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Copycat nutrient leaves pancreatic tumors starving, may inform cancer treatment

Copycat nutrient leaves pancreatic tumors starving, may inform cancer treatment
Broadly inhibiting glutamine metabolism with DON suppresses PDAC tumor growth. a, Growth of syngeneic KPC tumors implanted subcutaneously and treated with vehicle control (Ctrl) or DON (10 mg kg−1) for 2 weeks. Tumor volumes were measured with a digital caliper at the indicated time points. Data are presented as the mean ± s.e.m. of n = 4 mice per eight tumors per group. Day 18, P = 0.0016; day 21, P = 0.0007; days 23, 25 and 28, P < 0.0001. b, Weights of KPC orthotopic tumors from animals treated with Ctrl or DON for 10 days. Representative tumor images are shown. Data are presented as the mean ± s.e.m. of n = 8 or n = 9 mice per group (Ctrl, DON). P = 0.0003. c, Weights of PaTu 8988T orthotopic tumors from animals treated with Ctrl or DON for 3 weeks. Representative tumor images are shown. Data are presented as the mean ± s.e.m. of n = 7 mice per group. P = 0.0009. d, Weights of 779E orthotopic tumors from animals treated with Ctrl or DON for 2 weeks. Representative tumor images are shown. Data are presented as the mean ± s.e.m. of n = 8 or n = 7 mice per group (Ctrl, DON). P = 0.001. e, Immunohistochemical staining of proliferation markers pHis-H3 and Ki-67 in KPC orthotopic tumors treated with Ctrl or DON. Representative images are shown. Scale bars, 100 µm. f, Quantification of pHis-H3- or Ki-67-positive nuclei per image field, shown as the mean ± s.e.m. of n = 4 tumors per group. pHis-H3, P = 0.0319; Ki-67, P = 0.0227. Statistical significance was calculated using unpaired two-tailed Student's t-test (a–d and f). *P < 0.05, **P < 0.01, ***P < 0.001, ****P < 0.0001. Credit: Nature Cancer (2023). DOI: 10.1038/s43018-023-00649-1

A study led by scientists at Sanford Burnham Prebys suggests an entirely new approach to treat pancreatic cancer. The research shows that feeding tumors a copycat of an important nutrient starves them of the fuel they need to survive and grow. The method, described in the journal Nature Cancer, has been used in early clinical trials for lung cancer. However, the unique properties of pancreatic cancer may make the strategy an even stronger candidate in the pancreas.

"Pancreatic relies on the nutrient much more than other cancers, so therapies that can interfere with tumors' ability to access glutamine could be highly effective," says senior author Cosimo Commisso, Ph.D., director and associate professor of the Cancer Metabolism and Microenvironment Program at Sanford Burnham Prebys.

Pancreatic cancer is relatively rare, accounting for only 3% of all cancers. However, it has one of the lowest among cancers: most people only live three to six months after being diagnosed with this disease.

"Over the course of the past decade, there has been a notable improvement in survival rates for pancreatic cancer, but they still hover around just 10%," says Commisso. "There is a dire need for new treatments for these cancers."

One of the challenges of treating pancreatic cancer has to do with the physical properties of the tumors themselves.

"Pancreatic tumors tend to be packed in dense connective tissue that keeps them encapsulated from the rest of the body and cuts off their supply of oxygen," says Commisso. "As a consequence, these cancers develop unique metabolic properties compared to other tumors, and this is something we may be able to exploit with new treatments."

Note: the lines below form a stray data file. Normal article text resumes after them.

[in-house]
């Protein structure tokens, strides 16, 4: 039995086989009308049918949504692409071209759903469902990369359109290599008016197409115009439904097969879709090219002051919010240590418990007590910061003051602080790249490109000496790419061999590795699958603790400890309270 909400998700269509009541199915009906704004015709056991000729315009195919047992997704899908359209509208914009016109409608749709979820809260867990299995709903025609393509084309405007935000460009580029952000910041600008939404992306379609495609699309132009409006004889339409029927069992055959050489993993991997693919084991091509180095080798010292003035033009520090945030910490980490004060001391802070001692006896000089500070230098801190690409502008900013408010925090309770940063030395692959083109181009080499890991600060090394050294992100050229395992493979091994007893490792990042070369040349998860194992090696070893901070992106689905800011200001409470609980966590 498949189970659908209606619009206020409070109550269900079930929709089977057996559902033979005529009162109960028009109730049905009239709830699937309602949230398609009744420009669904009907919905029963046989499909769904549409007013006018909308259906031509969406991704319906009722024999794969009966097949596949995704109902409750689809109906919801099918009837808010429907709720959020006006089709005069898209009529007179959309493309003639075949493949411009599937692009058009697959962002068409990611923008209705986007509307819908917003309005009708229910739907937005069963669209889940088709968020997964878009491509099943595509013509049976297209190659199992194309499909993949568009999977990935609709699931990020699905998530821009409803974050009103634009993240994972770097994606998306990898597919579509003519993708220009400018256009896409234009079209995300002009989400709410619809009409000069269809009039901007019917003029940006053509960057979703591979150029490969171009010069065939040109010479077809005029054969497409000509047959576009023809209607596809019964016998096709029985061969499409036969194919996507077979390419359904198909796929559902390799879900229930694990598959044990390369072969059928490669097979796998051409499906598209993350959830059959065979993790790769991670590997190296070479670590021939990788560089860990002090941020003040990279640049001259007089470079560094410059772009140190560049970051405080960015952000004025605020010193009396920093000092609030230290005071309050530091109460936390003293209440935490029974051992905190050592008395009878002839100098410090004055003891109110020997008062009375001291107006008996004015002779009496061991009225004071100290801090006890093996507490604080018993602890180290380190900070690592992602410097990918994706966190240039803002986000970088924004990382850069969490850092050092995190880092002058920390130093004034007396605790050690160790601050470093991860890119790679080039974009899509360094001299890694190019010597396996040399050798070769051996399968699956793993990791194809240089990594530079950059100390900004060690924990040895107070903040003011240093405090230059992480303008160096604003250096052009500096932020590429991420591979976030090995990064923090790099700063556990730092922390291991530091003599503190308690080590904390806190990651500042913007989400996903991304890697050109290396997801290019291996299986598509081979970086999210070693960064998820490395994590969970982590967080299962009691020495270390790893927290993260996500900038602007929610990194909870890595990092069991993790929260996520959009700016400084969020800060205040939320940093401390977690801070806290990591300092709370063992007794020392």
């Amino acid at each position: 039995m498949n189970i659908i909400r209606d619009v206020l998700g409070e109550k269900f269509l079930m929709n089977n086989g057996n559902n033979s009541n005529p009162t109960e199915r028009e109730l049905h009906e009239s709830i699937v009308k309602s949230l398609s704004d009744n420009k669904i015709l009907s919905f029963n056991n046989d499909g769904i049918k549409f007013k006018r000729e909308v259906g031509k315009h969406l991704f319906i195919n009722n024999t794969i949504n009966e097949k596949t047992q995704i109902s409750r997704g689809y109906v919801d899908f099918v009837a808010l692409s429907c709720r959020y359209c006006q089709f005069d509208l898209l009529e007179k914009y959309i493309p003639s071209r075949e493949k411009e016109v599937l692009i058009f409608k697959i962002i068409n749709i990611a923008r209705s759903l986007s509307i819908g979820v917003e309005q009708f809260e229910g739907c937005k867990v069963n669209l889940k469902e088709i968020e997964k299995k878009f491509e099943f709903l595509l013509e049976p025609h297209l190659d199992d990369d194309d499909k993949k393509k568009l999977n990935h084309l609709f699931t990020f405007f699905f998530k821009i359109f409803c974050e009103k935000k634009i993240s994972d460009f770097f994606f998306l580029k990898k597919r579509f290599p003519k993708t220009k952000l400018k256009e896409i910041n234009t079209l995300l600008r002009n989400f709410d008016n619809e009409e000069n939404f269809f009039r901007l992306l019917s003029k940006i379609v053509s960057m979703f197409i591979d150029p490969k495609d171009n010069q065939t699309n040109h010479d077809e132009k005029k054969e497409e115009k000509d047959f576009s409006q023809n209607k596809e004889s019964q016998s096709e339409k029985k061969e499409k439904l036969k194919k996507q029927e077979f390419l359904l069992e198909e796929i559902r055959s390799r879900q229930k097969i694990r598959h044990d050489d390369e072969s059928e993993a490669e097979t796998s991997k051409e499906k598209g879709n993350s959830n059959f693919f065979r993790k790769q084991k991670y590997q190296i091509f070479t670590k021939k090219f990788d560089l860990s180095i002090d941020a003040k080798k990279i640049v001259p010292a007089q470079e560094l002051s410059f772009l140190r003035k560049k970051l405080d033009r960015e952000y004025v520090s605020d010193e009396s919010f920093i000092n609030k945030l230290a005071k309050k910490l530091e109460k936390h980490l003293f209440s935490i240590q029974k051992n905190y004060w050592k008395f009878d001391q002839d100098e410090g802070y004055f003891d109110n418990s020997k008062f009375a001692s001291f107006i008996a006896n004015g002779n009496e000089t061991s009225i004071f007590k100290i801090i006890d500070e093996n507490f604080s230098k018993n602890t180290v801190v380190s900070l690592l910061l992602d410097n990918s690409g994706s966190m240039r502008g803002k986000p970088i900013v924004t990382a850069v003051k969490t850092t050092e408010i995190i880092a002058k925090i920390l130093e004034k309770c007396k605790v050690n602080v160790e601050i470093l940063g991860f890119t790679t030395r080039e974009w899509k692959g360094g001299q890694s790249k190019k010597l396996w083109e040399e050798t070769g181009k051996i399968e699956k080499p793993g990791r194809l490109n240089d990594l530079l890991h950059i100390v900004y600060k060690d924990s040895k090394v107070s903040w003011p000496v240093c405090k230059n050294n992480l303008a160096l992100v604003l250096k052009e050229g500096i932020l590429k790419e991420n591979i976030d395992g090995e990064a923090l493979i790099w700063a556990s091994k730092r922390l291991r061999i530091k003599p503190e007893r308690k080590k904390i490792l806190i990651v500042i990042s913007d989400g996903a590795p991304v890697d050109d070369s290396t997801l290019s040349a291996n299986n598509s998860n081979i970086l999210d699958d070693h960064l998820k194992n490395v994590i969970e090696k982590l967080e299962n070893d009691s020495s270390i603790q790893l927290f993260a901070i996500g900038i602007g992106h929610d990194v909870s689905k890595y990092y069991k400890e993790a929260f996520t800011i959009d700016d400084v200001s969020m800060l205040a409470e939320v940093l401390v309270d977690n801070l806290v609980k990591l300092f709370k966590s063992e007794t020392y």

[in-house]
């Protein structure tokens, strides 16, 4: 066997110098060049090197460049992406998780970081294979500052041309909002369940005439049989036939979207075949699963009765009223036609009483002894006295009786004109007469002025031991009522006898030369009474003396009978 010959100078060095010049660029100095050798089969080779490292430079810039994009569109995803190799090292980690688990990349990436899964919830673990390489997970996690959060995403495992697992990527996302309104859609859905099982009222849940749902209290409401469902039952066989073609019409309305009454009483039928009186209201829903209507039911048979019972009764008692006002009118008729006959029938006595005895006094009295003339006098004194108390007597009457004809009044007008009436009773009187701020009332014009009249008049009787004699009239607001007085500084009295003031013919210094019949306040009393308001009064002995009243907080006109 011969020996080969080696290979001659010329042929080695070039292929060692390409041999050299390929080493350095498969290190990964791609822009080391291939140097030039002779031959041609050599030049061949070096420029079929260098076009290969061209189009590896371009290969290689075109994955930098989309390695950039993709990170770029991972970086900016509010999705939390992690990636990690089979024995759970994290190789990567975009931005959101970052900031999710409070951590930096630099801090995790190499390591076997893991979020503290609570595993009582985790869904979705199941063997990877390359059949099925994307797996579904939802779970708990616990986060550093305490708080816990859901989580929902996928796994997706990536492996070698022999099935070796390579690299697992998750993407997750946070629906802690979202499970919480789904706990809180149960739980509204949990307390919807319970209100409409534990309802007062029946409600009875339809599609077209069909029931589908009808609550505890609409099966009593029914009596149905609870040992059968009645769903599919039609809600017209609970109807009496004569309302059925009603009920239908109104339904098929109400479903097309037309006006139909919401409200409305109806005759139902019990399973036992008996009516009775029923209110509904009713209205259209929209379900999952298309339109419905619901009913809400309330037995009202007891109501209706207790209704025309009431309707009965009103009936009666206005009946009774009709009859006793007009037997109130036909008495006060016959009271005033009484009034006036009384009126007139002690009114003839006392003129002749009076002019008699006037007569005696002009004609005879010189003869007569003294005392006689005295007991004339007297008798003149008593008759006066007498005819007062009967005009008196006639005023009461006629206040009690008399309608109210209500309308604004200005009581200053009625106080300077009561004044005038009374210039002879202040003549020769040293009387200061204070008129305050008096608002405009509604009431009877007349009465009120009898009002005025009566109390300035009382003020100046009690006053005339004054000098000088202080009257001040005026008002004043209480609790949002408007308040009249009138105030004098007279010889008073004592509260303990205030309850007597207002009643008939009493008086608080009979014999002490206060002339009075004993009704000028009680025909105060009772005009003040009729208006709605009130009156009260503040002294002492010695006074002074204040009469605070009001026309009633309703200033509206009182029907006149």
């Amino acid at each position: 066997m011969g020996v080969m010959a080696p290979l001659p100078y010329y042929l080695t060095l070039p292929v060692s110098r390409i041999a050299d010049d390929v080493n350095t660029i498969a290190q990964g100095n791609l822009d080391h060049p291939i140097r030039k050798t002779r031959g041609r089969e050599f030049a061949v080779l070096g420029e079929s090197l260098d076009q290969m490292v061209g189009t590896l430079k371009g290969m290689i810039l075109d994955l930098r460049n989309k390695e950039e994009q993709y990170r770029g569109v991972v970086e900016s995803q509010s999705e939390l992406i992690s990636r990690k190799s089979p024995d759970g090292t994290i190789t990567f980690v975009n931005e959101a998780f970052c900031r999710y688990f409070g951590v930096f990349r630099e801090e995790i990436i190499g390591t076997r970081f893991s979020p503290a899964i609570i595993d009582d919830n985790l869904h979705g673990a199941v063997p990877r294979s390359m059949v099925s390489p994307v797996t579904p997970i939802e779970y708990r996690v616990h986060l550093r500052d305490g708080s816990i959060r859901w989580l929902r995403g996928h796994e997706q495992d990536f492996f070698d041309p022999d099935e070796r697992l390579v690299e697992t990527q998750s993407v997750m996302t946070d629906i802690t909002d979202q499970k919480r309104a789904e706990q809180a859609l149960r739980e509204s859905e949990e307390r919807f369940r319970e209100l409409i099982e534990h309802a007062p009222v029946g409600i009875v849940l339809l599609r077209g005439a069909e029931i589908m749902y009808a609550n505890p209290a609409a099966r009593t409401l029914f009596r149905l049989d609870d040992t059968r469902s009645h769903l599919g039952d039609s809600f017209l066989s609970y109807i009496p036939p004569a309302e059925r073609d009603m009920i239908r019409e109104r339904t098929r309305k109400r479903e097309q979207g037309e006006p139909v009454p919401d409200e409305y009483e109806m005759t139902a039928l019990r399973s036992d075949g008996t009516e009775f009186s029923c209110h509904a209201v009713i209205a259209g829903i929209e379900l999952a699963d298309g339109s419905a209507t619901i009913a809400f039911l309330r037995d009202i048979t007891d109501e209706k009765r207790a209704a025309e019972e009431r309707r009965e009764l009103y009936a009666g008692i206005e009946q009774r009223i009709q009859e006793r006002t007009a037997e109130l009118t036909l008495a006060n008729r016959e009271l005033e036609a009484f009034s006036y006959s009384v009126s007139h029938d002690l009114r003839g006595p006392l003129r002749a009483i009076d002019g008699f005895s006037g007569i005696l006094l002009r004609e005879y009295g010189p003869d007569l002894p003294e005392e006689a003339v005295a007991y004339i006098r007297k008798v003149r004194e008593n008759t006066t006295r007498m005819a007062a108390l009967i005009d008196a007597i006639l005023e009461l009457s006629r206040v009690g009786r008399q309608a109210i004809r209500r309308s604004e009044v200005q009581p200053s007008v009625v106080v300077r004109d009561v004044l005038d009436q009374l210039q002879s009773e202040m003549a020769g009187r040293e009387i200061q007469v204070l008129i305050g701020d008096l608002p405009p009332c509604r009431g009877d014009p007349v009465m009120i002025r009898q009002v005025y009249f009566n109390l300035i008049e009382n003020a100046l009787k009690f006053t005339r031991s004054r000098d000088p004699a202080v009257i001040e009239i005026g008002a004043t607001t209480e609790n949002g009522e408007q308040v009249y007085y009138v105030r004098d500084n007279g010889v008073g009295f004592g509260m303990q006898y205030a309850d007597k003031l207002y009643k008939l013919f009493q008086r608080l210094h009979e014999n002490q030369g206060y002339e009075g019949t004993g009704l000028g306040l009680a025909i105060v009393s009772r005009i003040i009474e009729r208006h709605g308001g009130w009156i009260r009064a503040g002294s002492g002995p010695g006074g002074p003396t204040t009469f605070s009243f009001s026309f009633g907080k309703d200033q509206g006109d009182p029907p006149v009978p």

One of the metabolic quirks of pancreatic cancer is that it relies heavily on glutamine to produce energy for growth and survival. In the past, scientists have tried to block access to glutamine to slow the growth of pancreatic tumors, but this is easier said than done.

The new method relies on a molecule called DON that has structural similarities to glutamine but can't actually be used as a nutrient source. By studying mice, the research team found that DON significantly slowed pancreatic growth and stopped the tumors from spreading.

Although DON was able to stop pancreatic tumors from using glutamine, pancreatic can use other nutrients to grow in glutamine's absence. To combat this effect, the researchers combined DON with an existing cancer treatment that blocks the metabolism of asparagine, another important nutrient. The combined treatment had a synergistic effect, helping prevent the spread of pancreatic tumors to other distant organs, such as the liver and lungs.

"With DON, the cancer cells can't use glutamine, but they can start to depend on other nutrients as a backup, including asparagine," says Commisso. "We thought that if we could stop them from using glutamine and asparagine, the tumors would run out of options."

Although this is the first time this combination of treatments has been proposed for any cancer, the approach of using DON on its own has already advanced to early clinical trials in .

"This is particularly exciting, because exploring it further for pancreatic cancer patients could be relatively simple, since the study designs exist for other solid tumors," adds Commisso. "This could be a game changer for , and a lot of the preclinical work needed to rationalize it is already happening."

More information: Maria Victoria Recouvreux et al, Glutamine mimicry suppresses tumor progression through asparagine metabolism in pancreatic ductal adenocarcinoma, Nature Cancer (2023). DOI: 10.1038/s43018-023-00649-1

Journal information: Nature Cancer
Citation: Copycat nutrient leaves pancreatic tumors starving, may inform cancer treatment (2023, October 10) retrieved 24 February 2024 from https://medicalxpress.com/news/2023-10-copycat-nutrient-pancreatic-tumors-starving.html
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